Media: A Moment with Marquis

The weather is getting worse. Have you noticed? I don't mean rainier or colder or globally warmer. I mean the weather forecast. It is regressing. It is turning into Play School.

Am I alone in despising the infantile patter that comes with and effectively drowns out the basic weather facts for the day ahead?

It's no longer enough for us to know that it might rain. We are told that "an umbrella might come in handy - and maybe even a mac". Well, bugger me - there's a thought. Thank you Helen Willetts, it would never have occurred to me to take an umbrella while it's hosing down outside. "There will be thick fog in the Vale of York - take extra care if you're out and about in the car." Thank you, thank you. I would have driven like a crazed fool at 90mph through impenetrable pea soup had it not been for your kindly advice.

Weather presenters have developed a lingo of their own. Now every shower is "sharp". I can understand a vicious downpour of razor-edged hailstones being called sharp, but not a tepid squall in August, a light sprinkle in April.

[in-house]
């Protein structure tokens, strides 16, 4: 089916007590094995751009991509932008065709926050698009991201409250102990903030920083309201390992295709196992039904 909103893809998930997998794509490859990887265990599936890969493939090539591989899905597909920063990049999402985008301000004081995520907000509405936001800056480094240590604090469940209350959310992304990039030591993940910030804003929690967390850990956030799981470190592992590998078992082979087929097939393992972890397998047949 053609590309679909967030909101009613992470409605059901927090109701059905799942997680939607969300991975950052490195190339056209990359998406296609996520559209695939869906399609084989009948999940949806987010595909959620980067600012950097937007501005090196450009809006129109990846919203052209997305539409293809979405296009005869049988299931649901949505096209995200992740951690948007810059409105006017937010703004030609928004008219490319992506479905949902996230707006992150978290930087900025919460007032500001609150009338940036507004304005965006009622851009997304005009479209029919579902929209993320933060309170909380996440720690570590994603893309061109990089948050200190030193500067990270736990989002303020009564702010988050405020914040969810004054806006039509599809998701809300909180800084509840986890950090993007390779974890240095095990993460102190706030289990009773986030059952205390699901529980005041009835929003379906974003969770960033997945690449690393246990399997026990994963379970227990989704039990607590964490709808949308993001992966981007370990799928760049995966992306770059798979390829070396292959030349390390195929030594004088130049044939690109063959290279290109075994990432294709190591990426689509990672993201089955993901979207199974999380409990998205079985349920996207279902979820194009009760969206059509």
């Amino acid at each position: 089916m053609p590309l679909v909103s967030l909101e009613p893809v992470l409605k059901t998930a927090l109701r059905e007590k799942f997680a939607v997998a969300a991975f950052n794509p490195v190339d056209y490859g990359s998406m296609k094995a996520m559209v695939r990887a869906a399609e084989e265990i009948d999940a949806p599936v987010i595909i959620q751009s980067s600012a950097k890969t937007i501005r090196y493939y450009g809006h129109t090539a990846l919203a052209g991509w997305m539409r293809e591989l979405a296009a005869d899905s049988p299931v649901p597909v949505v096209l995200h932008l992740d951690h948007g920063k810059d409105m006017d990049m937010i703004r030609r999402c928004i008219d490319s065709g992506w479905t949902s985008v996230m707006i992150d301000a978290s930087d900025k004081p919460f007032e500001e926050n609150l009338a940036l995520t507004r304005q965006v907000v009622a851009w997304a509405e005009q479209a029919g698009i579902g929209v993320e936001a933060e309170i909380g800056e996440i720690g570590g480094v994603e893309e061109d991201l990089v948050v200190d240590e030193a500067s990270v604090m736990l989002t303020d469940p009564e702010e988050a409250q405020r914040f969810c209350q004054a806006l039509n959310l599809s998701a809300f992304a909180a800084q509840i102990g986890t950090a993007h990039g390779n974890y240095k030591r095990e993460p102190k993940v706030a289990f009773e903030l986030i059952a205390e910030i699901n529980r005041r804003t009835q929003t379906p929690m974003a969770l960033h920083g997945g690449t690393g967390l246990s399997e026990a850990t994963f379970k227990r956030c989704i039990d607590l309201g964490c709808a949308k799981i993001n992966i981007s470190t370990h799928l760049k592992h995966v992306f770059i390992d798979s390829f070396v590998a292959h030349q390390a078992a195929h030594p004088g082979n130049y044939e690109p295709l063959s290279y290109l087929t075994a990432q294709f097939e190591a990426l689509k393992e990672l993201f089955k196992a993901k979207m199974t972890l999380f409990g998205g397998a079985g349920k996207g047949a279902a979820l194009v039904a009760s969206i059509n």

As if all this extraneous trilling and warbling isn't distracting enough, the Met Office has just instructed its weather bimbos to make the forecasts more positive, more optimistic. So instead of "there will be thunder in East Anglia", they'll say "it will be sunny and dry pretty well everywhere", or we will be informed that "it will be calm and breezy for most" instead of "there will be hurricane-force winds in Shetland".

We're British, for God's sake. We like our weather forecasts bleak and depressing so that in the unlikely event of it being even marginally less grim, we can say things like: "Turned out nice after all, I see."

If you're in any doubt about TV dumbing down (they don't mess with all this touchy-feely twaddle on radio), the weather forecasts are living proof. Carole Kirkwood, a nice enough Scotswoman habitually decked out in pink, floral macs and multicoloured scarves like a toddler, is not even allowed to present the weather from a studio. She is plonked in the Blue Peter garden (a glum, run-down allotment of a place), presumably because we are too dim to understand that she is going to talk about the weather without us actually seeing some.

I give up. Back to the hard-nosed poetry of the shipping forecast: Dogger, Fisher, German Bight, Helen Willetts is far too trite. Hebrides and Finisterre, get that woman off the air!

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